To all these very important questions I’ve one and only one good answer which I borrowed from a good friend fellow writer. You see, he once told me fiction authors fall into two general categories: the “Plotters” and the “Pantsers.” The Plotters’ answer to all the above questions is a simple “yes”. They spend countless hours, if not months thinking about plots, characters, storyline, setting etc. and when they are done and have carefully researched and documented their thoughts, they start writing the novel. It’s a laborious task and many good authors swear by it.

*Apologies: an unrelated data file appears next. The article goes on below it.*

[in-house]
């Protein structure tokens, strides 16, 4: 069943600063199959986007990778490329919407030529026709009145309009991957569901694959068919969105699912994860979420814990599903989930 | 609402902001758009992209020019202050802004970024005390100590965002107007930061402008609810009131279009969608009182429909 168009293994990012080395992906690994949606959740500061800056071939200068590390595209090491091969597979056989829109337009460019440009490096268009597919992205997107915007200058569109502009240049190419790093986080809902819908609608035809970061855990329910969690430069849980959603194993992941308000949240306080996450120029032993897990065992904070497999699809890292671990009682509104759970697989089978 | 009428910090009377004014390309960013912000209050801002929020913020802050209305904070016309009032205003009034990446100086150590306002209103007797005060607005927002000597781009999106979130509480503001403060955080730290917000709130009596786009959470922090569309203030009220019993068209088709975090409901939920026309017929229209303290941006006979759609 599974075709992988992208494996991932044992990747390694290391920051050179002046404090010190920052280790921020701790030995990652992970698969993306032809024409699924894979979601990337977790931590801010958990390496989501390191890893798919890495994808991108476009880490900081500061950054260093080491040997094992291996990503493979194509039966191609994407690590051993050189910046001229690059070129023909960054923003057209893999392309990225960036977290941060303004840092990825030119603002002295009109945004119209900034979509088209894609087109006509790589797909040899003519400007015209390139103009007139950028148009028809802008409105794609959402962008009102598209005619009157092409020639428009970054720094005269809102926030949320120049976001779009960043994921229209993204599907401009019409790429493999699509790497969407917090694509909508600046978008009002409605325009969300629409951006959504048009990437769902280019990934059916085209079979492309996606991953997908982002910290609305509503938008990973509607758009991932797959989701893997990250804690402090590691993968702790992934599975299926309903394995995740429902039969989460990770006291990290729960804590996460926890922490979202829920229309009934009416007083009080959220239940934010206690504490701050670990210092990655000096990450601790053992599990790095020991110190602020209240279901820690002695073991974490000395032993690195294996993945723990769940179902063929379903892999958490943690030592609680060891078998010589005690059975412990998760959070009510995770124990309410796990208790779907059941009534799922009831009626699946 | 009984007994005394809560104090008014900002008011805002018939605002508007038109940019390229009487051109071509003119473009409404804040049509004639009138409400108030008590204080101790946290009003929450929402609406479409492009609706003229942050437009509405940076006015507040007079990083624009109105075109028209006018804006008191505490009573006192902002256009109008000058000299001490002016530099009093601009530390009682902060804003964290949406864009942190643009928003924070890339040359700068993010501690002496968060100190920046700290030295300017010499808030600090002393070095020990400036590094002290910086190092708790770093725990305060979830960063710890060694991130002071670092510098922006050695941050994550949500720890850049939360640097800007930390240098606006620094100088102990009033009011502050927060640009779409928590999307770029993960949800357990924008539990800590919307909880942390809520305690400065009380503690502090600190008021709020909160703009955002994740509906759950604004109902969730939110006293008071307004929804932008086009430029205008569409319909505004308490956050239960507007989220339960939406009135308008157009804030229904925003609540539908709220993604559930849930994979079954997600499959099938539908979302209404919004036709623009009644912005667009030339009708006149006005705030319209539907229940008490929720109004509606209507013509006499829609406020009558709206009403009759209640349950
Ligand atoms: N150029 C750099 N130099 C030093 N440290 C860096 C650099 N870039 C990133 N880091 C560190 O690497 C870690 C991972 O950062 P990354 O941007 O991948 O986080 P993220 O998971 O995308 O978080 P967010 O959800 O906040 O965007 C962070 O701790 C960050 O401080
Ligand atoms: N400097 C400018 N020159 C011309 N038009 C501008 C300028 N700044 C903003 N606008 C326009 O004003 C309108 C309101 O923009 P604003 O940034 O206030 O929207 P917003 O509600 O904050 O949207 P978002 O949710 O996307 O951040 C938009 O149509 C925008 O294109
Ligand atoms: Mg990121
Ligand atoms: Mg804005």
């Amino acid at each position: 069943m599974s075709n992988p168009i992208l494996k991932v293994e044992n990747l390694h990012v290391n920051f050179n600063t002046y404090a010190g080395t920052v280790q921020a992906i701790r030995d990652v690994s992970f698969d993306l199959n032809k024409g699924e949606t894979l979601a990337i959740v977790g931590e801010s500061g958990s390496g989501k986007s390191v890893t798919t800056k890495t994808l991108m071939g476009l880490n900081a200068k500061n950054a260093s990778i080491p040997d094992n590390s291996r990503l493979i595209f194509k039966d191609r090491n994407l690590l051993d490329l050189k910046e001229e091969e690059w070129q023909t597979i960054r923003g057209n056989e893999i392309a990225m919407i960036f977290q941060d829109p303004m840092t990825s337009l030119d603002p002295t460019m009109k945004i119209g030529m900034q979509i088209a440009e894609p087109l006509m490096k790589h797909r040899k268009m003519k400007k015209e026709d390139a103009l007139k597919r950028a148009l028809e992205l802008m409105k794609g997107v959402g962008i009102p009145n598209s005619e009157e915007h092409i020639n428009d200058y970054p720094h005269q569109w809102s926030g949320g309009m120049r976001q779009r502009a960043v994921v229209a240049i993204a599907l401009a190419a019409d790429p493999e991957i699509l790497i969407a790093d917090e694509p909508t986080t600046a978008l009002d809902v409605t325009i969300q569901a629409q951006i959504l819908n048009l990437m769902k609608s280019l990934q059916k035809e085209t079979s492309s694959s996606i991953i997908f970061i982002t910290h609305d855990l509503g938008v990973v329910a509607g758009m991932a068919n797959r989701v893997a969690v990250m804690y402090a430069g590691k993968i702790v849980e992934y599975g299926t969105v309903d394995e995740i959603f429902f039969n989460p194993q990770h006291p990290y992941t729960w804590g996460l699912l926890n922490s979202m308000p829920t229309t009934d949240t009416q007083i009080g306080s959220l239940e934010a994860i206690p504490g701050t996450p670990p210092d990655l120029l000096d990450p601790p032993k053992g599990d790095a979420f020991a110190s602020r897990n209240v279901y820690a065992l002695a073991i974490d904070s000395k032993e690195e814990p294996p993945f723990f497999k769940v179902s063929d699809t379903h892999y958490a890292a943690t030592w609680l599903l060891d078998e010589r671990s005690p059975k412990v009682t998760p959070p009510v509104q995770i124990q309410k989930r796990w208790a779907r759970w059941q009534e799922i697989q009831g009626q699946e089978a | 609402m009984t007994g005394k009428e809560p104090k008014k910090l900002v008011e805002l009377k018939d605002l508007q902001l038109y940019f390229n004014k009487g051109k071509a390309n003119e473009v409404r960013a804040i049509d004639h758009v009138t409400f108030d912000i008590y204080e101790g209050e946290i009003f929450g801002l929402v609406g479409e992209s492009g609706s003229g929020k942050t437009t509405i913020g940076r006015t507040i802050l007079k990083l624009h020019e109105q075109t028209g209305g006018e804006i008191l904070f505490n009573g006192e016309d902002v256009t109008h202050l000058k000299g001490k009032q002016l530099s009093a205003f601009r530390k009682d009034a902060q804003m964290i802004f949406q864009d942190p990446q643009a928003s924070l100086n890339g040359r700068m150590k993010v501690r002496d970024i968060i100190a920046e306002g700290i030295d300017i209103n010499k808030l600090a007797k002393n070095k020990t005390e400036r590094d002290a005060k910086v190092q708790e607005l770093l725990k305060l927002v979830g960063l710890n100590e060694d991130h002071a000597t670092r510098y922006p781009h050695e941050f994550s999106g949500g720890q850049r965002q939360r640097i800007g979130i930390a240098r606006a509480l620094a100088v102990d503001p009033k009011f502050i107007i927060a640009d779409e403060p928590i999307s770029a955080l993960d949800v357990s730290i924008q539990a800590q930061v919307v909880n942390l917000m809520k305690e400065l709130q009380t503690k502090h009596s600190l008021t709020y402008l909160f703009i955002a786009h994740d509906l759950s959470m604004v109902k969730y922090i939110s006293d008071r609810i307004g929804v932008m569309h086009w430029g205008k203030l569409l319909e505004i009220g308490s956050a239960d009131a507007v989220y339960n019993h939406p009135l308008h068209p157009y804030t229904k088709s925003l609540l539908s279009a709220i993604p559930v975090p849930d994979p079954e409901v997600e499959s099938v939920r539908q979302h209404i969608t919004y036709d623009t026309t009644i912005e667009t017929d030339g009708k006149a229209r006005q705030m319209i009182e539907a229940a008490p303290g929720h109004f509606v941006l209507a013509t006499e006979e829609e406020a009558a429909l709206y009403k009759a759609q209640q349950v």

I like to think that I fit more in the “seat of the pants” writer category. Indeed, for the most part I’m a genuine Pantser. I do start with a very general idea of what the book is going to be all about but a) I don’t document my ideas in great details beforehand and b) I remain totally flexible about the storyline and any other issue concerning the novel as a matter of fact. I let my characters take over and guide me to where they want me to go. I feed off the mood of the moment to mold the plot and storyline. I allow my characters to decide whether they want to play a bigger part in the story or not. I’m afraid to admit it but when I’m totally immersed in my writing, I take dictation from my characters more than create ideas on my own. The best way I can describe my writing process is what some might call it stream of consciousness with a definite purpose to entertain.